Measurements and Main Results: Each observer's diagnosis was coded into one of eight categories. A κ statistic allowing for multiple raters was used to assess agreement in diagnosis. Interactions between clinicians, radiologists, and pathologists improved interobserver agreement at both community and academic sites; however, final agreement was better within academic centers (κ = 0.55–0.71) than within community centers (κ = 0.32–0.44). Clinically significant disagreement was present between academic and community-based physicians (κ = 0.11–0.56). Community physicians were more likely to assign a final diagnosis of idiopathic pulmonary fibrosis compared with academic physicians.
Conclusions: Significant disagreement exists in the diagnosis of DPLD between physicians based in communities compared with those in academic centers. Wherever possible, patients should be referred to centers with expertise in diffuse parenchymal lung disorders to help clarify the diagnosis and provide suggestions regarding treatment options.
doi:10.1164/rccm.200606-833OC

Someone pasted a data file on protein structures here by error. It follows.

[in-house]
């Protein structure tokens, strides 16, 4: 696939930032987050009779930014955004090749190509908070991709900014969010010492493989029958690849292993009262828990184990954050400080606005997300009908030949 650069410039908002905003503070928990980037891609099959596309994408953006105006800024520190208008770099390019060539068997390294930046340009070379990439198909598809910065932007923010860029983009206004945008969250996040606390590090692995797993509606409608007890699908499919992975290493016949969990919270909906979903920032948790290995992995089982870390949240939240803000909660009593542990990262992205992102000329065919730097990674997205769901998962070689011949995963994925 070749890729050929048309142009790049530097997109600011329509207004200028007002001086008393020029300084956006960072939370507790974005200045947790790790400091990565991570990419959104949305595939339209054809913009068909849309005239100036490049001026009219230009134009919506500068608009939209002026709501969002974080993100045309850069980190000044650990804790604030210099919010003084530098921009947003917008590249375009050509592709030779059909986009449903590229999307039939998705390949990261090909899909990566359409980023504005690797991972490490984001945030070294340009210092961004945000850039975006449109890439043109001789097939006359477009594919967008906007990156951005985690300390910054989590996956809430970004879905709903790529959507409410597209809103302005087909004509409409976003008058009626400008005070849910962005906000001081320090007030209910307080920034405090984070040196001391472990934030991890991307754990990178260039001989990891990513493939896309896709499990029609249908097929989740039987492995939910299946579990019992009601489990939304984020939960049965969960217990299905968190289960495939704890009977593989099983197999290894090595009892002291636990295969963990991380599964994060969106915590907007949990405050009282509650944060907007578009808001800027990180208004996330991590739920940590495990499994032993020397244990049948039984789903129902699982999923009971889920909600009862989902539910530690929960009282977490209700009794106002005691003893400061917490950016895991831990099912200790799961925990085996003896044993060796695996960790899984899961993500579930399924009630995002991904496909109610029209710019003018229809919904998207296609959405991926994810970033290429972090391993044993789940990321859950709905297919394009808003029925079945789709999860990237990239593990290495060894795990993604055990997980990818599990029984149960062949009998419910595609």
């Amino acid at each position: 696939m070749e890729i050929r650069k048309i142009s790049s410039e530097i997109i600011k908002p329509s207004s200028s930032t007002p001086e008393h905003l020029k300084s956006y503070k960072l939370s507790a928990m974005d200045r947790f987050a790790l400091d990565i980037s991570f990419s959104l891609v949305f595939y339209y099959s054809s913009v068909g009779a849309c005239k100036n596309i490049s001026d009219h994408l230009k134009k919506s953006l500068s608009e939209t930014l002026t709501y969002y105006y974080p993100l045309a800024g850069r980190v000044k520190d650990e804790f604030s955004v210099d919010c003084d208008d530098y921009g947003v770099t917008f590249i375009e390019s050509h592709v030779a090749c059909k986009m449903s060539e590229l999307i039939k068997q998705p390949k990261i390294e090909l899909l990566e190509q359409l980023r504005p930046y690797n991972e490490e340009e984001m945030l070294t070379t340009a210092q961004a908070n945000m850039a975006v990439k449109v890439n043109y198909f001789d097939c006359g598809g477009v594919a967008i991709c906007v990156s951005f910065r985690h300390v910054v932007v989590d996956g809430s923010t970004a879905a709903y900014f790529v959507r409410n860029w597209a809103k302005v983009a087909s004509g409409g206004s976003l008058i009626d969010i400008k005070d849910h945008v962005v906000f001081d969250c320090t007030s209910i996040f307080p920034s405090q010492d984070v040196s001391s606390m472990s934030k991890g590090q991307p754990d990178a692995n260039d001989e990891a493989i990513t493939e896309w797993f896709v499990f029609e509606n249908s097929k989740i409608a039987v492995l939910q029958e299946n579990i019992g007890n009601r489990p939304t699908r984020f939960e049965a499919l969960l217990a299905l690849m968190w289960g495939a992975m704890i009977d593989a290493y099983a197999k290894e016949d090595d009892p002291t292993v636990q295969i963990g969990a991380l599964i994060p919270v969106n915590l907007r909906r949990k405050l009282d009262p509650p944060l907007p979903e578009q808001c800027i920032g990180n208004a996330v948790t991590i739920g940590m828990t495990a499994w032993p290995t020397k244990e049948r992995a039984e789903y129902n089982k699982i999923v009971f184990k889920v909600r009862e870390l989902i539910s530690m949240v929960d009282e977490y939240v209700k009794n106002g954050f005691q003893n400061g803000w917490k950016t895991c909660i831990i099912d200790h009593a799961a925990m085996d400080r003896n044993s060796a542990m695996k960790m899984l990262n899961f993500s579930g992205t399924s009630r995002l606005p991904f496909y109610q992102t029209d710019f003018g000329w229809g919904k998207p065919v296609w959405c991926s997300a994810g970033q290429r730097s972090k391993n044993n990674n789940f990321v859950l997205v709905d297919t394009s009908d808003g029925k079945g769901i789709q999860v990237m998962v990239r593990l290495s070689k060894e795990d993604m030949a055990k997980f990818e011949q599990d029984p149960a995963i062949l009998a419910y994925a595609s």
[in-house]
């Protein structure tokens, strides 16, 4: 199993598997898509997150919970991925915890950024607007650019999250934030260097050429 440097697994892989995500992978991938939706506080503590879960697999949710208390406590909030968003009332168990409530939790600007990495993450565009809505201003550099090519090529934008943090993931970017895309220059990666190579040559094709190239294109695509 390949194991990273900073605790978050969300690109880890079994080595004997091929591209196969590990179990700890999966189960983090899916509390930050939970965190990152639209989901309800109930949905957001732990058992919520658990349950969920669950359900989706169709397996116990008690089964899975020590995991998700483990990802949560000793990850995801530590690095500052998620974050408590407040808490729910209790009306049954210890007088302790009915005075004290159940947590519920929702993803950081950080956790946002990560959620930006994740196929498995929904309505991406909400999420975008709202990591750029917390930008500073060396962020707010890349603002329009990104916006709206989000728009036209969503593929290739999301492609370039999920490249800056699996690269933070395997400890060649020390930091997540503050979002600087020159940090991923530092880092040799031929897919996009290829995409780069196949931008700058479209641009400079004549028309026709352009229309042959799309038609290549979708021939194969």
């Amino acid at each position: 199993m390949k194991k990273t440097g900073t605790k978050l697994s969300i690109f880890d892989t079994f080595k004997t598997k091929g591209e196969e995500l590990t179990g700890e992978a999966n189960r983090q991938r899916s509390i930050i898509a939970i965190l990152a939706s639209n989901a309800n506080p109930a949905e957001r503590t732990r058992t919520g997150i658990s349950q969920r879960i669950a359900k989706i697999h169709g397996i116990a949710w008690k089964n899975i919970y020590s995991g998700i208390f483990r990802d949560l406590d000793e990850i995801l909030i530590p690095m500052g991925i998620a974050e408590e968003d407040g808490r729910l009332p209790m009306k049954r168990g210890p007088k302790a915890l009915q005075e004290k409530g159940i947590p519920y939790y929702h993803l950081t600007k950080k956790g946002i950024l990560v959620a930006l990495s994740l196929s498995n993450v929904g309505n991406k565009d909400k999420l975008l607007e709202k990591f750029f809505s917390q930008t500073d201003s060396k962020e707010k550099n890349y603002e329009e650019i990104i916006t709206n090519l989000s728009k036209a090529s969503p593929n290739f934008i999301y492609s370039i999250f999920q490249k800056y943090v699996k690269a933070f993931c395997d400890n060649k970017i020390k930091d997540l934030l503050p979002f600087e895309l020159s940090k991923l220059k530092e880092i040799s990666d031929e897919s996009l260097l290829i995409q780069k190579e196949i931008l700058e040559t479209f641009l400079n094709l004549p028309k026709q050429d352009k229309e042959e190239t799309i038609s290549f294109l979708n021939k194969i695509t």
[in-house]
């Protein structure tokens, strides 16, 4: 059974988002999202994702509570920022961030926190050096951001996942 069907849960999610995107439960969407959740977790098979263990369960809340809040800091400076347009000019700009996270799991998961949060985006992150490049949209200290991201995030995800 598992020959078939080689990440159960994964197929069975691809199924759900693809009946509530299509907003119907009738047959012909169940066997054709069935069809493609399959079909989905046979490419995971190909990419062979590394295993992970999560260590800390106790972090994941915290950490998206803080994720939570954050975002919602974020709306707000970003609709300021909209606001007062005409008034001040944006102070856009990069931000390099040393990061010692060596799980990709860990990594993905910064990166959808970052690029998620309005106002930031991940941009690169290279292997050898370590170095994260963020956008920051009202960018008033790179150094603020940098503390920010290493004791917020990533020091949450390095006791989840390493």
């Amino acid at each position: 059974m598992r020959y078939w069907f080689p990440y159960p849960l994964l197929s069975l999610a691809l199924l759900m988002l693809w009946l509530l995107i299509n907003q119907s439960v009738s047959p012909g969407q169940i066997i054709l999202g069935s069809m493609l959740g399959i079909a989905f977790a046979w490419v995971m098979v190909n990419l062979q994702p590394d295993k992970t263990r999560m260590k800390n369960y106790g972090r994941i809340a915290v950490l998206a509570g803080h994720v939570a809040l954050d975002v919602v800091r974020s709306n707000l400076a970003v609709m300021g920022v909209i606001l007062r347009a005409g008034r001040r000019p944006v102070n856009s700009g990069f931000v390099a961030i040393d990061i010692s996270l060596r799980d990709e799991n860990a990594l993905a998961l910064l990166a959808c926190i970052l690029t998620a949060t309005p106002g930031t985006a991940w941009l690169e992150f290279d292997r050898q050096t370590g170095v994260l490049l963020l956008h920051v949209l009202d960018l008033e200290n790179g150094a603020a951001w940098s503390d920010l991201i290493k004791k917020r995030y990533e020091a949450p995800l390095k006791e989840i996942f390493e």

PMCID: PMC1899268  PMID: 17255566
academic; community; diagnosis; nonspecific interstitial pneumonia; usual interstitial pneumonia
10.  Acute Exacerbations of Idiopathic Pulmonary Fibrosis 
The natural history of idiopathic pulmonary fibrosis (IPF) has been characterized as a steady, predictable decline in lung function over time. Recent evidence suggests that some patients may experience a more precipitous course, with periods of relative stability followed by acute deteriorations in respiratory status. Many of these acute deteriorations are of unknown etiology and have been termed acute exacerbations of IPF. This perspective is the result of an international effort to summarize the current state of knowledge regarding acute exacerbations of IPF. Acute exacerbations of IPF are defined as acute, clinically significant deteriorations of unidentifiable cause in patients with underlying IPF. Proposed diagnostic criteria include subjective worsening over 30 days or less, new bilateral radiographic opacities, and the absence of infection or another identifiable etiology. The potential pathobiological roles of infection, disordered cell biology, coagulation, and genetics are discussed, and future research directions are proposed.
doi:10.1164/rccm.200703-463PP
PMCID: PMC2094133  PMID: 17585107
acute exacerbation; pulmonary fibrosis; diagnosis; definition
11.  Idiopathic Pulmonary Fibrosis 
Rationale and Hypothesis: Idiopathic pulmonary fibrosis is a fatal disease with a variable rate of progression. We hypothesized that changes in distance walked and quantity of desaturation during a six-minute-walk test (6MWT) would add prognostic information to changes in FVC or diffusing capacity for carbon monoxide.